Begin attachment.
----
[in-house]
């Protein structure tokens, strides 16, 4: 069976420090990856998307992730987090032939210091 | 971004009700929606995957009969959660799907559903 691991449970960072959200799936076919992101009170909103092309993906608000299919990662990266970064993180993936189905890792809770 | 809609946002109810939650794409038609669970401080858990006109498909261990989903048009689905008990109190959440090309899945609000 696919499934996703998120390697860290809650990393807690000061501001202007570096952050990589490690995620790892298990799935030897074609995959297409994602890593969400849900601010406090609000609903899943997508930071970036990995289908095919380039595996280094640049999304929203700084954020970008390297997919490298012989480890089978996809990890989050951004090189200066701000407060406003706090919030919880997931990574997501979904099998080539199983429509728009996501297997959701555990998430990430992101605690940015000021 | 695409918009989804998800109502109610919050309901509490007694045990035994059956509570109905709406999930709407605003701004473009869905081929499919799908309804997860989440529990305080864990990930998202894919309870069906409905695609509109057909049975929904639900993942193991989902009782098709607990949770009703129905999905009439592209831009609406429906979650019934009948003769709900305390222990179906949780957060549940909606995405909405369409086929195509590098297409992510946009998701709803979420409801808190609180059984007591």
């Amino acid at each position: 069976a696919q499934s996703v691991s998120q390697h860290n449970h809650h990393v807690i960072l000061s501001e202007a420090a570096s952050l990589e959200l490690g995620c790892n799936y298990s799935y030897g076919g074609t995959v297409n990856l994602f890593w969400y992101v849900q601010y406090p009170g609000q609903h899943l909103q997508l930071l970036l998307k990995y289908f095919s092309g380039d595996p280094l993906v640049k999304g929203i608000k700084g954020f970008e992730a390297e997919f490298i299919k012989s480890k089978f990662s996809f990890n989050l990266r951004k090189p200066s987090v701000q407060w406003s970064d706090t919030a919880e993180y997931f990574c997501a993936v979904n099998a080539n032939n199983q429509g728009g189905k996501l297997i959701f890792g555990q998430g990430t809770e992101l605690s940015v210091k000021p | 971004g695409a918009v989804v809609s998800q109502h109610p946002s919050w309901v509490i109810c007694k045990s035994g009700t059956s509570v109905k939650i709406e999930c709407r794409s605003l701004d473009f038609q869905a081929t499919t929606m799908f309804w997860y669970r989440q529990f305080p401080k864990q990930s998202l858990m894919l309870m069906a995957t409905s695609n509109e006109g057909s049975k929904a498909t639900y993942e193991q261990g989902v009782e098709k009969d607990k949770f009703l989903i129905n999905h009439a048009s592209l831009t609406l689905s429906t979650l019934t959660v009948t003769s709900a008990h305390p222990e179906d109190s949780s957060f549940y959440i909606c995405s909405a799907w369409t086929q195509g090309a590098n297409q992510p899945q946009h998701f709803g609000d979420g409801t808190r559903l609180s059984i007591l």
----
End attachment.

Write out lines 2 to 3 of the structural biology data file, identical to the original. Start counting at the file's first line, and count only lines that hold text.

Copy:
């Protein structure tokens, strides 16, 4: 069976420090990856998307992730987090032939210091 | 971004009700929606995957009969959660799907559903 691991449970960072959200799936076919992101009170909103092309993906608000299919990662990266970064993180993936189905890792809770 | 809609946002109810939650794409038609669970401080858990006109498909261990989903048009689905008990109190959440090309899945609000 696919499934996703998120390697860290809650990393807690000061501001202007570096952050990589490690995620790892298990799935030897074609995959297409994602890593969400849900601010406090609000609903899943997508930071970036990995289908095919380039595996280094640049999304929203700084954020970008390297997919490298012989480890089978996809990890989050951004090189200066701000407060406003706090919030919880997931990574997501979904099998080539199983429509728009996501297997959701555990998430990430992101605690940015000021 | 695409918009989804998800109502109610919050309901509490007694045990035994059956509570109905709406999930709407605003701004473009869905081929499919799908309804997860989440529990305080864990990930998202894919309870069906409905695609509109057909049975929904639900993942193991989902009782098709607990949770009703129905999905009439592209831009609406429906979650019934009948003769709900305390222990179906949780957060549940909606995405909405369409086929195509590098297409992510946009998701709803979420409801808190609180059984007591």
């Amino acid at each position: 069976a696919q499934s996703v691991s998120q390697h860290n449970h809650h990393v807690i960072l000061s501001e202007a420090a570096s952050l990589e959200l490690g995620c790892n799936y298990s799935y030897g076919g074609t995959v297409n990856l994602f890593w969400y992101v849900q601010y406090p009170g609000q609903h899943l909103q997508l930071l970036l998307k990995y289908f095919s092309g380039d595996p280094l993906v640049k999304g929203i608000k700084g954020f970008e992730a390297e997919f490298i299919k012989s480890k089978f990662s996809f990890n989050l990266r951004k090189p200066s987090v701000q407060w406003s970064d706090t919030a919880e993180y997931f990574c997501a993936v979904n099998a080539n032939n199983q429509g728009g189905k996501l297997i959701f890792g555990q998430g990430t809770e992101l605690s940015v210091k000021p | 971004g695409a918009v989804v809609s998800q109502h109610p946002s919050w309901v509490i109810c007694k045990s035994g009700t059956s509570v109905k939650i709406e999930c709407r794409s605003l701004d473009f038609q869905a081929t499919t929606m799908f309804w997860y669970r989440q529990f305080p401080k864990q990930s998202l858990m894919l309870m069906a995957t409905s695609n509109e006109g057909s049975k929904a498909t639900y993942e193991q261990g989902v009782e098709k009969d607990k949770f009703l989903i129905n999905h009439a048009s592209l831009t609406l689905s429906t979650l019934t959660v009948t003769s709900a008990h305390p222990e179906d109190s949780s957060f549940y959440i909606c995405s909405a799907w369409t086929q195509g090309a590098n297409q992510p899945q946009h998701f709803g609000d979420g409801t808190r559903l609180s059984i007591l």